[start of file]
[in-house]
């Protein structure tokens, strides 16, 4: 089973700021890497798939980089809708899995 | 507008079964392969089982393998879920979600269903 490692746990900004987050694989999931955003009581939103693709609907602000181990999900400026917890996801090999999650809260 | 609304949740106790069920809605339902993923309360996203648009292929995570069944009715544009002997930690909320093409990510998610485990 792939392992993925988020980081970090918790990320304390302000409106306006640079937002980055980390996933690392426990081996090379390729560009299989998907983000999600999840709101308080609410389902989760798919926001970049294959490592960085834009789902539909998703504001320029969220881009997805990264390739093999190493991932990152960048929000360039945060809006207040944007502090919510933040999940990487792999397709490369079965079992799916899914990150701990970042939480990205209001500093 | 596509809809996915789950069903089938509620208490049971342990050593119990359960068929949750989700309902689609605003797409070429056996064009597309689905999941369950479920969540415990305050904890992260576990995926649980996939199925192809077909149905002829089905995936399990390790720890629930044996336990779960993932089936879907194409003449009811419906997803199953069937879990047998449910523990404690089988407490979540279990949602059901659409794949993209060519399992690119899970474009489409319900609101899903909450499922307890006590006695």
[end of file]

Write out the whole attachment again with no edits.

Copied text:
[in-house]
């Protein structure tokens, strides 16, 4: 089973700021890497798939980089809708899995 | 507008079964392969089982393998879920979600269903 490692746990900004987050694989999931955003009581939103693709609907602000181990999900400026917890996801090999999650809260 | 609304949740106790069920809605339902993923309360996203648009292929995570069944009715544009002997930690909320093409990510998610485990 792939392992993925988020980081970090918790990320304390302000409106306006640079937002980055980390996933690392426990081996090379390729560009299989998907983000999600999840709101308080609410389902989760798919926001970049294959490592960085834009789902539909998703504001320029969220881009997805990264390739093999190493991932990152960048929000360039945060809006207040944007502090919510933040999940990487792999397709490369079965079992799916899914990150701990970042939480990205209001500093 | 596509809809996915789950069903089938509620208490049971342990050593119990359960068929949750989700309902689609605003797409070429056996064009597309689905999941369950479920969540415990305050904890992260576990995926649980996939199925192809077909149905002829089905995936399990390790720890629930044996336990779960993932089936879907194409003449009811419906997803199953069937879990047998449910523990404690089988407490979540279990949602059901659409794949993209060519399992690119899970474009489409319900609101899903909450499922307890006590006695």